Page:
The Relationship of Upper Body Obesity and Cardiovascular Disease Risk Factors in Mildly-Obese Premenopausal Women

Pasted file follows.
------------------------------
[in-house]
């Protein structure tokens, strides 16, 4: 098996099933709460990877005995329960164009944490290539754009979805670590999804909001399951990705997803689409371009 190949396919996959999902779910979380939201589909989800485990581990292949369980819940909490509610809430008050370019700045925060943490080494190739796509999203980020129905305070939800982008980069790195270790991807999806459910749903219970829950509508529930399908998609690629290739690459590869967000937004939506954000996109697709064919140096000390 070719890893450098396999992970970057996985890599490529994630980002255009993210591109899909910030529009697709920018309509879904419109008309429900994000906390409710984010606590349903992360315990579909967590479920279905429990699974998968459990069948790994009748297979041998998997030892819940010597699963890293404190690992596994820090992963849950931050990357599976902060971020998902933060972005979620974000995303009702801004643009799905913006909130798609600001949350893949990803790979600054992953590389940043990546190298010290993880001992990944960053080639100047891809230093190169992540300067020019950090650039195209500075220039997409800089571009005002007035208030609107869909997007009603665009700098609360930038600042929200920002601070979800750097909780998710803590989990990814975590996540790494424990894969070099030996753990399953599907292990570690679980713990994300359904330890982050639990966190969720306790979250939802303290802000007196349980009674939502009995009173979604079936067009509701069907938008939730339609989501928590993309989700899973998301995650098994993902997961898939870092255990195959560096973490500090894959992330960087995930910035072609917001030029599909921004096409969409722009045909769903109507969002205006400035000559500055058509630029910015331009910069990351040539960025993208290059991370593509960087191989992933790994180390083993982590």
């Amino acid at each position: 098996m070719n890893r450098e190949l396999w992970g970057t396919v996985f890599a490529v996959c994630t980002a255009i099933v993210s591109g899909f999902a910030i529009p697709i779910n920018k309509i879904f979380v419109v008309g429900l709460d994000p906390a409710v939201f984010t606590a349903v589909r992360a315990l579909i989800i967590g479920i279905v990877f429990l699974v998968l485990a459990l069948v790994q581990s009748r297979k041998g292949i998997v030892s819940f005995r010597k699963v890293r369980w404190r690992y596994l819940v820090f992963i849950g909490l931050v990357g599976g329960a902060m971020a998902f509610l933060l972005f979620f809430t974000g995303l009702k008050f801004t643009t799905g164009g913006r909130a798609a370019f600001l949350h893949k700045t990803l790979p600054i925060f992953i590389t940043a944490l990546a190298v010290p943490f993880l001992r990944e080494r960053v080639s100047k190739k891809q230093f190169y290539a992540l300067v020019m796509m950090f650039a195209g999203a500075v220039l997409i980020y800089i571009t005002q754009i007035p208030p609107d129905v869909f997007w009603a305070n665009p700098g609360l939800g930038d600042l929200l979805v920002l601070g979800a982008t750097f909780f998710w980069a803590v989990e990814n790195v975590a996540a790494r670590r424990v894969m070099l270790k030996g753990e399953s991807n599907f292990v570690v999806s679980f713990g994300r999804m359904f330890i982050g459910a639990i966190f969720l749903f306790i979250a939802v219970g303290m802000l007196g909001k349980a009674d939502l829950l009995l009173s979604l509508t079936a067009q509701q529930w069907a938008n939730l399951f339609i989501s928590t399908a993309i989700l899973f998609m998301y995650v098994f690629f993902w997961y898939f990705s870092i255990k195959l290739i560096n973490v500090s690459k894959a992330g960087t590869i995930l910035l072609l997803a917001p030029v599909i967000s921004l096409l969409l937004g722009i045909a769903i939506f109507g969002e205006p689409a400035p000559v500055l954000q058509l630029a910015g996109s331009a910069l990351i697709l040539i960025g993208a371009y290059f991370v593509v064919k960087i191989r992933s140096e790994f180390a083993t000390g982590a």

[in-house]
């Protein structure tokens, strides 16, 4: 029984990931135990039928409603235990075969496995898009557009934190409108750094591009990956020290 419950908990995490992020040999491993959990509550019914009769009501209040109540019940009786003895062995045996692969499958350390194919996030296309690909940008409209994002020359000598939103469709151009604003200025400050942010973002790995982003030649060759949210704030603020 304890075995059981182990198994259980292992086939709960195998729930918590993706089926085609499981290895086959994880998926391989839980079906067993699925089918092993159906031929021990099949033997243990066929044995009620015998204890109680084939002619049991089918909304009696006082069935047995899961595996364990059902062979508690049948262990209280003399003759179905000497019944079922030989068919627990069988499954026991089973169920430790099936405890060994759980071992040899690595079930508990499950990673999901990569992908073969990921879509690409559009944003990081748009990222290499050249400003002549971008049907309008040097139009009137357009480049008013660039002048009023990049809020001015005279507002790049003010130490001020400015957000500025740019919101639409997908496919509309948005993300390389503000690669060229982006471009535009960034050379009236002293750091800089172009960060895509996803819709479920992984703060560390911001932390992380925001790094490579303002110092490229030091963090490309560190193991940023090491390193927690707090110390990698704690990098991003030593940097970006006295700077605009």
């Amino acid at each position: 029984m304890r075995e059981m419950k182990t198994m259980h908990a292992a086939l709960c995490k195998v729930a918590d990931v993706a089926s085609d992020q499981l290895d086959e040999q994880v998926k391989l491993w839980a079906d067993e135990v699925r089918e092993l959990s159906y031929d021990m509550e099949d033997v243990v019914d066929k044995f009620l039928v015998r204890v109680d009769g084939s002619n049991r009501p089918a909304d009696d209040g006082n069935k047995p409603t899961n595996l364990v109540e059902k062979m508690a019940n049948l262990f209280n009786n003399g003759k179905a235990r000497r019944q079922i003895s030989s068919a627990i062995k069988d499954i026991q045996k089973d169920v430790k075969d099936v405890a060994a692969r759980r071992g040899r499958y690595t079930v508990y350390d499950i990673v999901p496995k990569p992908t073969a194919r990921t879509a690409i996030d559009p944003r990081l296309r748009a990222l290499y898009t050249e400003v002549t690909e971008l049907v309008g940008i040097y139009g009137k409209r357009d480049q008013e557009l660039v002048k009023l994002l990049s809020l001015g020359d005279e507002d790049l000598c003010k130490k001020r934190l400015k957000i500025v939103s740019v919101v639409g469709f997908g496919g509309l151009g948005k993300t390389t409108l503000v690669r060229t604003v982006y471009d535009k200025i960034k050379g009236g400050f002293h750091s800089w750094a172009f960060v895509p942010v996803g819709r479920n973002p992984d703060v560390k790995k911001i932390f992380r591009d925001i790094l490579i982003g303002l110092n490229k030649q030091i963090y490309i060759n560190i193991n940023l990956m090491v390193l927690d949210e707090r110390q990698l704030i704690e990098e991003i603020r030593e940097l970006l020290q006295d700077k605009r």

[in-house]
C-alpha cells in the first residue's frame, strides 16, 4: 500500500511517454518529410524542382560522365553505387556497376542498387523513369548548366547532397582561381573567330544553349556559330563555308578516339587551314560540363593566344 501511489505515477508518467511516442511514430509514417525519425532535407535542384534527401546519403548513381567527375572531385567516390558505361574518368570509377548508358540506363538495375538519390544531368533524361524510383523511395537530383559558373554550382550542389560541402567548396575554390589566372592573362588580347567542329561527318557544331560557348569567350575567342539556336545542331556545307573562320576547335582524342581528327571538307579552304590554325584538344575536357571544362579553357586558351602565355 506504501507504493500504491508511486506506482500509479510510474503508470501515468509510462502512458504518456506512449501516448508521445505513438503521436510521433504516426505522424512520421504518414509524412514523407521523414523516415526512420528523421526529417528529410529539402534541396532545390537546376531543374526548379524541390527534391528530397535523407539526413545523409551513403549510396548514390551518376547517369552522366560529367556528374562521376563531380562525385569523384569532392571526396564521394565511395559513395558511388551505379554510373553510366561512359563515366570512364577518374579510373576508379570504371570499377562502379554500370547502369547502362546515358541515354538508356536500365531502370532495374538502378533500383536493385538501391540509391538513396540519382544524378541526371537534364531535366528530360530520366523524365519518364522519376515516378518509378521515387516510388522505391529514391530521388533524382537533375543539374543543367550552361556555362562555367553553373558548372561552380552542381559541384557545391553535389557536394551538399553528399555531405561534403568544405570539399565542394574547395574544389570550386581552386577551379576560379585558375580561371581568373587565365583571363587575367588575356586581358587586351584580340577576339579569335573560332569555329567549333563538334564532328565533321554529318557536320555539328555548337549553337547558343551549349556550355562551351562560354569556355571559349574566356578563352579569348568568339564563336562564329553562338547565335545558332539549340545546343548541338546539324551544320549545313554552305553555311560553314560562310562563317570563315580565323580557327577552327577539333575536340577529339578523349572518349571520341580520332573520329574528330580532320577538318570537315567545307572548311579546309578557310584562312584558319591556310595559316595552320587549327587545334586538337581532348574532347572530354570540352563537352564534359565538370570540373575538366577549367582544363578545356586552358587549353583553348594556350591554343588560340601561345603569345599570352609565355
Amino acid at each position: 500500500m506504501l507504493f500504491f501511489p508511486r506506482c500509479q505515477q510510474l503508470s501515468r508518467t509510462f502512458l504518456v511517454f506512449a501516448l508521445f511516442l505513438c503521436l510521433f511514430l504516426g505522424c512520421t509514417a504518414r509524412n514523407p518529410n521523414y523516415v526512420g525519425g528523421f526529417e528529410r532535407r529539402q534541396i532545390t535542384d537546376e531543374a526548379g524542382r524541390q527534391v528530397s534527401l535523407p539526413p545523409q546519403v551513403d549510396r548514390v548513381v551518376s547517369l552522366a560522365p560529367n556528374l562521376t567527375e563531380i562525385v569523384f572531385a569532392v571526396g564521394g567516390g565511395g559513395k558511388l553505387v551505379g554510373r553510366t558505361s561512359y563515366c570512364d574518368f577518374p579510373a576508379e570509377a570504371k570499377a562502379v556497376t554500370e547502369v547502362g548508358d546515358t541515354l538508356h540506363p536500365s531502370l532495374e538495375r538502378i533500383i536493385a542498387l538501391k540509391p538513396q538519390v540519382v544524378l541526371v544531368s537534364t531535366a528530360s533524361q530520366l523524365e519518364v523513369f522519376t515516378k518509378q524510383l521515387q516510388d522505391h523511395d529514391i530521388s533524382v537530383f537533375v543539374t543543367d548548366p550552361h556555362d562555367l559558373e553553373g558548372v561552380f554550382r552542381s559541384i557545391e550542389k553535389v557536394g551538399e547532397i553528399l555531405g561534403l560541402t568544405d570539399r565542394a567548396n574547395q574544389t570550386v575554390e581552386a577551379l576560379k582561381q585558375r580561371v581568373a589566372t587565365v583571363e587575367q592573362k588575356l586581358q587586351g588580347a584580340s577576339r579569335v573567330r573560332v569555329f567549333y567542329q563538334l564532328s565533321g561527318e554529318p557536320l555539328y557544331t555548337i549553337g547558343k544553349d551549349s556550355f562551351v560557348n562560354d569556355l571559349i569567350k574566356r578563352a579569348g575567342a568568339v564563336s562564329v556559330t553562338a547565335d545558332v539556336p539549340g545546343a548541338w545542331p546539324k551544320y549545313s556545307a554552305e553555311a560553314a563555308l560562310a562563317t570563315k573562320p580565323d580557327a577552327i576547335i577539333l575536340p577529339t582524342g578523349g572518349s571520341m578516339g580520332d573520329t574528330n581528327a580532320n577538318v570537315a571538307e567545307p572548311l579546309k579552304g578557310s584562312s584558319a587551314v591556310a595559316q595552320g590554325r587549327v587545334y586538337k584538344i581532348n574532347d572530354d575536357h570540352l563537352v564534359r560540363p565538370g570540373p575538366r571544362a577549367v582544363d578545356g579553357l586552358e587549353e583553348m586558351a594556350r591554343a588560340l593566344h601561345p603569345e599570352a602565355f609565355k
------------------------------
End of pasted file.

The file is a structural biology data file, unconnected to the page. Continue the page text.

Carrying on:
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The purpose of this study was to profile waist-to-hip ratios and cardiovascular disease (CVD) risk factors in mildly-obese younger American women. Sixty sedentary, nonsmoking, premenopausal, healthy women 21 to 51 years of age participated in the study. Peak oxygen consumption (VO2), percent body fat, waist-to-hip ratios, and lipid profiles were determined. Subjects were then grouped according to waist-to-hip ratio for statistical analyses, wherein android had waist-to-hip ratios of >m 0.8 (n = 19) and gynoid < 0.8 (n = 41), respectively. The groups were not different with respect to age, peak VO2, and body mass. Gynoid had lower blood pressure at rest and during maximal exercise compared to android. Additionally, gynoid had lower percentage body fat, smaller subscapular and suprailiac skinfold measurements, and waist circumference than android. Android had higher total cholesterol, LDL-C, triglycerides, apoprotein B, and insulin compared to gynoid. HDL-C was not different between the groups. Significant correlations of low-to-moderate magnitude were observed between % fat and blood pressure, and between waist-to-hip ratio and cholesterol, triglycerides, LDL-cholesterol, apoprotein B, and insulin. Subscapular skinfolds were related to blood pressure and cholesterol, LDL-cholesterol, triglycerides, insulin, and apoprotein B. A positive relationship existed between insulin and blood pressure and triglycerides while a negative relationship existed between HDL-cholesterol and blood pressure. These data suggest that centralized obesity is associated with an increased risk of developing CVD as evidenced by higher blood pressure, less desirable lipid profiles, and higher serum insulin.

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